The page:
Advertisement

What makes Filipinos happy?

Rain or shine, crisis after crisis, calamity after calamity, we Filipinos are still smiling and laughing it off. Foreigners find this peculiar attribute among Filipinos as positive in dealing with life’s hardships in one’s personal life and even at work. Low happiness scores But based on a recent study on Asian countries’ Happiness Index conducted by Eden Strategy Institute, the Philippines ranked only third behind Singapore and Malaysia, which are first and second respectively. Based on more than 200 million social media accounts in the five countries covered by the study, the country scored only 90 points in the Happiness Index, while Singapore scored of 518 points, followed by Malaysia at 245 points. In a similar finding last year, the World Happiness Report published by Columbia University’s Earth Institute ranks the country among the least happy or 103rd out of 155 surveyed countries worldwide. The top ten happiest nations, according to the study, were mostly in Northern Europe, which despite the Euro crisis, are nonetheless first world countries. The rankings were based on a “life evaluation score,” which takes into account a range of factors, including good health, access to education, political freedom, quality of relationships, and trusting communities. Both findings, albeit different in their methodologies, show that happiness is related to the economic standing of a country which is reflected in how people live and conduct their lives in terms of income, access to education, and so on. Moreover, the findings are in stark contrast to the common perception that the Filipinos are one of the happiest people, as averred by foreigners who see us smile and laugh despite the crisis and difficulties in life. Consistent to the findings, the country also has the highest incidence of depression in Southeast Asia, according to the Department of Health. We as a people are obviously good in hiding our sadness with a smile and laugh. What makes us happy? So what will make the Filipinos truly live the common knowledge that we are one of the happiest people in the world? According to the 2010 study of the National Statistical Coordination Board, the top three factors that make Filipinos happy are family, health, and religion. Family obviously ranks first as we find comfort in the company of our family members and even extended ones. We love to celebrate birthdays, christenings, and anniversaries with family members and friends. But we also want to provide the best education to our children and give them the comforts in life, which are all tied up to how much we earn. Health is second, which supports the first source of happiness—we want to be healthy as well as our family members so we enjoy each other’s company. This is also the reason why employees look for comprehensive health benefits from their employers. But then again, being healthy entails costs. To stay healthy nowadays entails proper nutrition and exercise, apart from securing a health plan. Third is religion that plays a part on giving smiles to Filipinos. Our deep faith allows us to hope for something better in the future. As one of the most religious people in the world, we pray and attend worship services regularly in the company of our family, who again we want to take care of and provide the necessities in life. Key to happiness So, how will Filipinos become happier? It all boils down to access to jobs, stability, and income to support the sources of happiness. The Philippines posted a whopping 7.8-percent growth in the first quarter—one of the highest in the world! It’s going to be more fun in the Philippines, I hope. Reynaldo C. Lugtu Jr. teaches strategy, management and marketing courses in the MBA Program of De La Salle University, Ramon V. del Rosario College of Business. He may be e-mailed at [email protected], or visit his blog at http://rlugtu.blogspot.com. The views expressed above are the author’s and do not necessarily reflect the official position of De La Salle University, its faculty, and its administrators.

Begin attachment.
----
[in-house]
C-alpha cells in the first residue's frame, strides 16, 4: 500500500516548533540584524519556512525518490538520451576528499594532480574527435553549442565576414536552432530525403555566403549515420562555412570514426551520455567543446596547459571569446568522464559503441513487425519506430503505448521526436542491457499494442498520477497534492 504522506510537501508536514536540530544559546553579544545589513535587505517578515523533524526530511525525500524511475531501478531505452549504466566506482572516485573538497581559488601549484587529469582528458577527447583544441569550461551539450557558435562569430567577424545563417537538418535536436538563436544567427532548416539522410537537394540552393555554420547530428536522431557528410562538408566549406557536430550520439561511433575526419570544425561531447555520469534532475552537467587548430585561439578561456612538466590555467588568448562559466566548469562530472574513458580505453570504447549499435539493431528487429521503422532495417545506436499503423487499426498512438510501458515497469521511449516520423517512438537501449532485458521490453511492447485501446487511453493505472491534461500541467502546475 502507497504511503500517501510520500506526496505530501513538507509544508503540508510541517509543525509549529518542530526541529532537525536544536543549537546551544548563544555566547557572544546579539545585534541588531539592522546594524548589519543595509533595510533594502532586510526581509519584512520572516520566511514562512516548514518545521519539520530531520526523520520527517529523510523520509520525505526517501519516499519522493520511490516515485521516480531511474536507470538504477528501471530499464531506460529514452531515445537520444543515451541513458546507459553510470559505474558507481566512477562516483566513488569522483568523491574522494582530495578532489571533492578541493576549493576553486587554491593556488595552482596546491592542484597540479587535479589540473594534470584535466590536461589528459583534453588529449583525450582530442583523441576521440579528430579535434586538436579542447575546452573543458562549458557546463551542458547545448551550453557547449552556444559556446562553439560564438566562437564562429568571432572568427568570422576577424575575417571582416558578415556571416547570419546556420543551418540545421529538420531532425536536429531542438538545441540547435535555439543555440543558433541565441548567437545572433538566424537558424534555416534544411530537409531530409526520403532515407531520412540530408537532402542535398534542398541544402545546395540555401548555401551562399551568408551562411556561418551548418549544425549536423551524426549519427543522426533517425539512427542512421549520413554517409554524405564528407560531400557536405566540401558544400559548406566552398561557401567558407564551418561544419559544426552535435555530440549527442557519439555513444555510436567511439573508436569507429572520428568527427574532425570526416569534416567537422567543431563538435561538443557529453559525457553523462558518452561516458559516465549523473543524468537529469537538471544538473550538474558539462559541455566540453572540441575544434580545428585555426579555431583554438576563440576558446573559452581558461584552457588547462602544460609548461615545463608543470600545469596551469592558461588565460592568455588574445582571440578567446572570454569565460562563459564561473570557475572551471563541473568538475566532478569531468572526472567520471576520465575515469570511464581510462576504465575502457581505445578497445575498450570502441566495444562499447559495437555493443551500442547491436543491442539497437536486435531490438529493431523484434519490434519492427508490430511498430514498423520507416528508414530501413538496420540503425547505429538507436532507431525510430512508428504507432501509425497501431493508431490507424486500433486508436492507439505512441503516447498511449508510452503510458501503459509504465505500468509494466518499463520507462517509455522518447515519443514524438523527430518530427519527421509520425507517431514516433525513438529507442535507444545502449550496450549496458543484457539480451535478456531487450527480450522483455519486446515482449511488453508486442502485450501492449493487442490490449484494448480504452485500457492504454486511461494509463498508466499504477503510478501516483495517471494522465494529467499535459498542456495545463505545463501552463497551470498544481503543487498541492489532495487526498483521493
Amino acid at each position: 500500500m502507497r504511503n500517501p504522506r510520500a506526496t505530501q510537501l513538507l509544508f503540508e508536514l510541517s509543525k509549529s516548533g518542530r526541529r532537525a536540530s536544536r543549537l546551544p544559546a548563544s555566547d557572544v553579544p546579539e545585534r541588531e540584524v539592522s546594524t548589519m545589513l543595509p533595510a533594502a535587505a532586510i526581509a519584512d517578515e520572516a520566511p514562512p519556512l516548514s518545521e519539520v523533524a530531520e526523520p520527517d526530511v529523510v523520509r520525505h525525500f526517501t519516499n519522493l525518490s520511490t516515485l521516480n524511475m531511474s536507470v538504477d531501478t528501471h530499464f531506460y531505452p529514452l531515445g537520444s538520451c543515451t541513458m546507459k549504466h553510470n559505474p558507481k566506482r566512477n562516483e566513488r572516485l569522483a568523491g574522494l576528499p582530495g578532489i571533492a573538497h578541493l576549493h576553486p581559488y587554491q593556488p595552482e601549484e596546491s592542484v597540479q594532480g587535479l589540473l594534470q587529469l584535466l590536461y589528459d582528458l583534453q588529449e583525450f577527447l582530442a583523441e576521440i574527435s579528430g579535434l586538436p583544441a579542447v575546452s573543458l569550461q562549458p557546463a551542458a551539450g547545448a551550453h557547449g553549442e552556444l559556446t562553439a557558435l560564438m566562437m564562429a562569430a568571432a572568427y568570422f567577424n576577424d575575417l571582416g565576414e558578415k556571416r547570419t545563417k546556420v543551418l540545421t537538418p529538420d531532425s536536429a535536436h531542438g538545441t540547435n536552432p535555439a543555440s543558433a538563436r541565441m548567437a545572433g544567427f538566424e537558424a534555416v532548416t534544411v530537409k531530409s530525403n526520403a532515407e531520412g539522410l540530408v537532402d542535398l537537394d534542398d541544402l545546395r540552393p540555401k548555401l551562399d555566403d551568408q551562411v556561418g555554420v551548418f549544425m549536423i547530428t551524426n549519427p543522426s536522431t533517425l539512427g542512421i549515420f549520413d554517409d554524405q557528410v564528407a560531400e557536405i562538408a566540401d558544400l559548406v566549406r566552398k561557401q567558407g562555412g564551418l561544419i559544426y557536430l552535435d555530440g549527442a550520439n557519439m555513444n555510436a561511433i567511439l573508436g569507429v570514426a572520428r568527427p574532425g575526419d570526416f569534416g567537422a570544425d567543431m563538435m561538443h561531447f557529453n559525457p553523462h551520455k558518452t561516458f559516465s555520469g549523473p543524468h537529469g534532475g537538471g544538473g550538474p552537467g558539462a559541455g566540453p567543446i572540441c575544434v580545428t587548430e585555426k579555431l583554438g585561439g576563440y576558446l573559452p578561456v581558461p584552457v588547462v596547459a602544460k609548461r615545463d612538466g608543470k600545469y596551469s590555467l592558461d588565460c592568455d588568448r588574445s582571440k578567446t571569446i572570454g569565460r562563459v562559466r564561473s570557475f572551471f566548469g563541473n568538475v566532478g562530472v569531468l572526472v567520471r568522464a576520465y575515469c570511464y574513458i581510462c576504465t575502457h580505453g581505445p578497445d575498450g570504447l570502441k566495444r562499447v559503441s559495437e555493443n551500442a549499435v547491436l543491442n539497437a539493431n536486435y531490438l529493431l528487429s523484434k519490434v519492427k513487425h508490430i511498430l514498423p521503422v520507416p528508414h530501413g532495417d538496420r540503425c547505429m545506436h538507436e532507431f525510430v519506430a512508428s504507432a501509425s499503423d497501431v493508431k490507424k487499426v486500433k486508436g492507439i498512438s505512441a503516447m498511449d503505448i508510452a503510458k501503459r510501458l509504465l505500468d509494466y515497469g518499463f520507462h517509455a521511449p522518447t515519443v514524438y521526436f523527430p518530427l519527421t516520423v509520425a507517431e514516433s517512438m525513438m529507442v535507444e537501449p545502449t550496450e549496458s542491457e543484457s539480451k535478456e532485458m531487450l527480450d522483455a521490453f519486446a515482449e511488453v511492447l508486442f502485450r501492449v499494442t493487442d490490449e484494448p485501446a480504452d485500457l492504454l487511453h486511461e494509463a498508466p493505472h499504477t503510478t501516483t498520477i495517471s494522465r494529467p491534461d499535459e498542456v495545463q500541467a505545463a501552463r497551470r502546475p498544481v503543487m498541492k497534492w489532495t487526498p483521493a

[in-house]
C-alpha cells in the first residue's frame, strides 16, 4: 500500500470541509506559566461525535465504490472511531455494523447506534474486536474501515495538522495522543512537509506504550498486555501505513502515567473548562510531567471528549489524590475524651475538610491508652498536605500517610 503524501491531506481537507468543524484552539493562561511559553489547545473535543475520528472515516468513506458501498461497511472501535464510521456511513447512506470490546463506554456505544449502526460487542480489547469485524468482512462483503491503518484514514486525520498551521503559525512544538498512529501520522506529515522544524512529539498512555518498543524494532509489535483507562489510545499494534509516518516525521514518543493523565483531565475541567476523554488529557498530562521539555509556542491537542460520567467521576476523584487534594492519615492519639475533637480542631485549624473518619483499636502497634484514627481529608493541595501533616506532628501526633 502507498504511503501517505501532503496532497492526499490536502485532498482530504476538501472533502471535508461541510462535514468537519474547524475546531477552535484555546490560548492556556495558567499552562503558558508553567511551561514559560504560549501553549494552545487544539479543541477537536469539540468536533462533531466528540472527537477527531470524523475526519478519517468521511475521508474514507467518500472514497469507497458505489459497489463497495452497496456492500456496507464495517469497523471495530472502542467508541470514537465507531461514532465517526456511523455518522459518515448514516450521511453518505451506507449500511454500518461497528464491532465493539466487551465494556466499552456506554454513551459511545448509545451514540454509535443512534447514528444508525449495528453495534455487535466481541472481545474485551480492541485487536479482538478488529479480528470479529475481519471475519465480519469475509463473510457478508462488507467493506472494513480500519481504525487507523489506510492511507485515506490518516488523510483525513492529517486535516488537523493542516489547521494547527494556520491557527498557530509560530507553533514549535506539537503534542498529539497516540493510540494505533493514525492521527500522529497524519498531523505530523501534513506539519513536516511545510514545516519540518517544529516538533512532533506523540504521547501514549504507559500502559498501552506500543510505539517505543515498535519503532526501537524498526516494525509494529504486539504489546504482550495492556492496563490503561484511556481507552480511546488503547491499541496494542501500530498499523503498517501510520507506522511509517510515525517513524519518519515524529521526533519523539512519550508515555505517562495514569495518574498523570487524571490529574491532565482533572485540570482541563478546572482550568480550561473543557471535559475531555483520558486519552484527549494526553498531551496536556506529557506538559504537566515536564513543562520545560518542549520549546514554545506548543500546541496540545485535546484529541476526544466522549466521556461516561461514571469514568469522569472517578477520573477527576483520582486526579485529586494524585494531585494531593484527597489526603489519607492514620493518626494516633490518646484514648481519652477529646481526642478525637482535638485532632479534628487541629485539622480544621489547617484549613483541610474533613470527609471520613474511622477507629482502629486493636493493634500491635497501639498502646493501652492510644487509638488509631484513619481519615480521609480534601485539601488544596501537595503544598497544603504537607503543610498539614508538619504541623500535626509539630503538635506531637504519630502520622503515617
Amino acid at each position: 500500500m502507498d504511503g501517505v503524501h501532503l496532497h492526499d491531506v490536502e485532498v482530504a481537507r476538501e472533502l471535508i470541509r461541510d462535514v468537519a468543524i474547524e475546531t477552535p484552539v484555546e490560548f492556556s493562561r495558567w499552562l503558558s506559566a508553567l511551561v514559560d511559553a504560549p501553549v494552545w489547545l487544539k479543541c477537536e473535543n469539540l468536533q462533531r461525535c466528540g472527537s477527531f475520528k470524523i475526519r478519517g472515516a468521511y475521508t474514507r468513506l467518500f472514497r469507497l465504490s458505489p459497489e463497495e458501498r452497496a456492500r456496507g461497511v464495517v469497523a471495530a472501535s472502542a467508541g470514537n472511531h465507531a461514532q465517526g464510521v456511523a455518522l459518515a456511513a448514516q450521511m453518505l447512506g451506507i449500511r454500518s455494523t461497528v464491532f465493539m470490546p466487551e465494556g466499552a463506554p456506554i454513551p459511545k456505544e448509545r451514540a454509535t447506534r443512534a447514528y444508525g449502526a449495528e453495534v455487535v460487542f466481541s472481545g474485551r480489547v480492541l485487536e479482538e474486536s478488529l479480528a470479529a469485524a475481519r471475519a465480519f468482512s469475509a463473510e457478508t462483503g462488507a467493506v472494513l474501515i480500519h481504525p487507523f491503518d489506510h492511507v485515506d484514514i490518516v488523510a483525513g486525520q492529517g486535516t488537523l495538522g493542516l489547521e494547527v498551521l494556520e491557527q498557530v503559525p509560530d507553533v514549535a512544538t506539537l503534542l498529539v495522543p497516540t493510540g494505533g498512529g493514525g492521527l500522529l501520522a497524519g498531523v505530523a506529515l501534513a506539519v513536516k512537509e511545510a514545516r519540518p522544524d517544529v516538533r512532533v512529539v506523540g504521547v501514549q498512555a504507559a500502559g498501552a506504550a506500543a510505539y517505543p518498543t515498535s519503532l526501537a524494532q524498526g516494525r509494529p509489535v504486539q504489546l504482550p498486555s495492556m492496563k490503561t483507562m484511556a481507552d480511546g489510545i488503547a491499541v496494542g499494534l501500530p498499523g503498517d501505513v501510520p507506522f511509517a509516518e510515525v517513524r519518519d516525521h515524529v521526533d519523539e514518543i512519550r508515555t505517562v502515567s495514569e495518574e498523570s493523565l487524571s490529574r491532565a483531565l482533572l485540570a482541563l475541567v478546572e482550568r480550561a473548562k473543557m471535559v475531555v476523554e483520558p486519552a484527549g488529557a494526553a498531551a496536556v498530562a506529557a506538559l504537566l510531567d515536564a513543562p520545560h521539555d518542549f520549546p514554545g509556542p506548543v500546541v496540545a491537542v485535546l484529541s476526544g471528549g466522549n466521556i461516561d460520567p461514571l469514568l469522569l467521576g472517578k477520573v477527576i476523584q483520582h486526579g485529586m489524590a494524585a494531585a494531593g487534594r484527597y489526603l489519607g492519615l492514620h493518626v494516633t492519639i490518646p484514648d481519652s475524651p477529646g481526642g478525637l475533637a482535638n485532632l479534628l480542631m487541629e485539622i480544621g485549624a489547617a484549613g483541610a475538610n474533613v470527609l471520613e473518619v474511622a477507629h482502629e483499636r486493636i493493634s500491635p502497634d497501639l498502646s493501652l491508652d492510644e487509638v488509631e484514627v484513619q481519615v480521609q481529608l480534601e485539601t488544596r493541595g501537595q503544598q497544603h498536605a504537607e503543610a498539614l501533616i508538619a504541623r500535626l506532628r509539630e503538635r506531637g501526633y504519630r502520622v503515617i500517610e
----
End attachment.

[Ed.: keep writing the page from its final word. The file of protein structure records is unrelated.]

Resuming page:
COMMENT DISCLAIMER: Reader comments posted on this Web site are not in any way endorsed by Manila Standard. Comments are views by manilastandard.net readers who exercise their right to free expression and they do not necessarily represent or reflect the position or viewpoint of manilastandard.net. While reserving this publication’s right to delete comments that are deemed offensive, indecent or inconsistent with Manila Standard editorial standards, Manila Standard may not be held liable for any false information posted by readers in this comments section.
AdvertisementKPPI
Advertisement